While prepping an animated genre feature film like Lester, it’s a good idea to to study how these kinds of projects come and go.

Royal Space Force: Wings of Honneamise was an anime colossus released during the Manga Video heyday with amazing art and zero (almost) story. It was a movie made entirely by animators who prioritized world-building and created dozens of crazy set pieces, who then wrote the script as they went to make sense of it all. It would be like if 8711 made John Wick by shooting 5 action scenes without mentioning the dog. There’s a John Wick 2, 3, 4, and 5. There’s no Royal Space Force 2.

Royal Space Force is gorgeous. For ¥800M (~$8M USD) it better be. Apparently they raised the cash in a coordinated non-stop bullsh*t campaign at Bandai-Namco, who were probably impressed by the proof of concept. But in the end it nearly bankrupted the animation studio. Case in point: story first!

Royal Space Force: Wings of Honneamise, 1987

Rock & Rule (1983) was another massive film made by animators with incredible animation, great musical numbers and perfect casting.

The memorable set-pieces are connected with a story that can hardly be called that. The story involves the villain luring the heroes from their small hometown to his castle, kidnapping the girl, and taking her back to their small hometown. Story first!

The second and much bigger problem for Rock & Rule was MGM not knowing how to market an R-rated animation in the early 80s. It would’ve done okay today, but back then it grossed $35,000 of its $8M budget. You can watch it for free now.

Rock & Rule, 1983

And finally there are the ~$70M megatons like Titan A.E. (2000) with its studio issues and plot problems, resulting in only grossing half of its budget. But look at it.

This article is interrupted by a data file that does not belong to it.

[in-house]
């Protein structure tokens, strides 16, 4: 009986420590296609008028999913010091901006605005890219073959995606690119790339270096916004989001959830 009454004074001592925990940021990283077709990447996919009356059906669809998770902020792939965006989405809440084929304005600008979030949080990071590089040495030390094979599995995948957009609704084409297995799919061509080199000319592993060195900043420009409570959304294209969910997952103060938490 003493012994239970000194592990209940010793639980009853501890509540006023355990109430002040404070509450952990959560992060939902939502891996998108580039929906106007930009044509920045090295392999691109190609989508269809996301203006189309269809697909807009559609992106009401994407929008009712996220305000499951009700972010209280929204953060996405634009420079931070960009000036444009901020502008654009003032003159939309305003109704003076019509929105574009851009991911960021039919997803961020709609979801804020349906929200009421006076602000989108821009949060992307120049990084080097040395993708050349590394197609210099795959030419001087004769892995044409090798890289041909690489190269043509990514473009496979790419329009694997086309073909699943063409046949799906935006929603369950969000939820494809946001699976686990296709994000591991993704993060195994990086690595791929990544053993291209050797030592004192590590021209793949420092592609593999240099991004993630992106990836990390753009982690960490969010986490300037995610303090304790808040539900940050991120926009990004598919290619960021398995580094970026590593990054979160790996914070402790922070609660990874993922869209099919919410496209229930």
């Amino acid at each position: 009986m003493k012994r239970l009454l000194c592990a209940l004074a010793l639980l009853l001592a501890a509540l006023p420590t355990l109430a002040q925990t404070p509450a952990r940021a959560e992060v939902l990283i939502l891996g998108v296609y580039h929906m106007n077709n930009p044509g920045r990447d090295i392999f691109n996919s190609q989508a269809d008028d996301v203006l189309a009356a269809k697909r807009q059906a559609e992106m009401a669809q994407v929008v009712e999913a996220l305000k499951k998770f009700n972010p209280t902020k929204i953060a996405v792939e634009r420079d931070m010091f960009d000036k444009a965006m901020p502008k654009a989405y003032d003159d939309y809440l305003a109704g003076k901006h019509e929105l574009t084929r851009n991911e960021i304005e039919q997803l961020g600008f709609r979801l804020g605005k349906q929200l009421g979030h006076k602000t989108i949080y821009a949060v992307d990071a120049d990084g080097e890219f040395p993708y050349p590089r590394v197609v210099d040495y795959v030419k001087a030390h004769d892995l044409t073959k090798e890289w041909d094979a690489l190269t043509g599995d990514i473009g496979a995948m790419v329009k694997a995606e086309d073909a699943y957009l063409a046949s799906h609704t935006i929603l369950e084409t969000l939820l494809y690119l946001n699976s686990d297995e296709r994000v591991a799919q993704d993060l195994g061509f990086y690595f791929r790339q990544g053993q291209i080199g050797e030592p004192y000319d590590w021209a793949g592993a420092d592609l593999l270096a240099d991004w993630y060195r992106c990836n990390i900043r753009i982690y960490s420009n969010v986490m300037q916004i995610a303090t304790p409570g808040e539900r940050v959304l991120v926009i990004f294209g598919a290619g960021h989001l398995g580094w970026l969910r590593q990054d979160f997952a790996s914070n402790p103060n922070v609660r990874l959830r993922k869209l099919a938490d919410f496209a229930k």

Titan A.E., 2000

One of the greatest flops in history was Iron Giant (1999), another $70M megaton which had a solid story but probably was just too damned expensive.

Iron Giant, 1999

Higher budgets mean more intrusive oversight by studios, who will panic and make funny decisions to cut losses, like they did with Food Fight.

If you need to pay an army of people to animate for two years, then you need $70M to tell your story. If you only need to pay a small team of animators for a stylistic take on your project, you could do it for a tenth of that or less. The investors might not even care much about your story, and you’ll probably recoup their losses.

If your story is solid, and you have a cost-effective pipeline, there’s no end in sight.

EDIT: I’m also broadcasting on Telegram at t.me/ericjacobus where I dump more thoughts in smaller bites.

cropped-screen-shot-2014-10-03-at-11-21-55-am2.pngYour Netflix subscription just got cooler. ABCs of Death 2 is now available for streaming, so be sure to check out at least the first segment “A Is For Amateur” where Eric Jacobus puts on his best Bruce Campbell face and dies hilariously. Then watch the rest of it, because ALL of the shorts are damn good. Damn right.

Stream ABCs of Death 2 here: http://www.netflix.com/WiMovie/70295077

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The brand new ABCs of Death 2 has just released, and Eric Jacobus stars in the very first segment out of the gate “A Is For…”, directed by E. L. Katz. Channeling his inner Bruce Campbell, Eric demonstrates the real-world problems of being a hitman for hire. Fans of Eric’s physical comedy won’t want to miss it. You can some some footage from the segment in the featurette below, or go rent ABCs of Death 2 on Youtube here or on Amazon here.

 

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Our latest short film Rope A Dope will be premiering at the LA Indie Film Fest, come check it out! I’ll be there along with the producers and potentially the other cast and crew to answer questions afterward. I’ll throw in a live back flip for free if you show up.

When:

Wednesday August 21 @ 8:00pm

Where:

Let Live Theatre
916 N. Formosa Ave.
Los Angeles, CA 90046

Going South on Formosa from Santa Monica Blvd. it is the Blue Building at the end of the block. There is a 60 car parking lot that is on either side of the building feel free to park here. Additional street parking is available as well as parking in the Gateway Mall, home of Target.

Tickets:

Rope A Dope is in SHORTS PROGRAM 1
$10 online or $12 at the door

See ya there!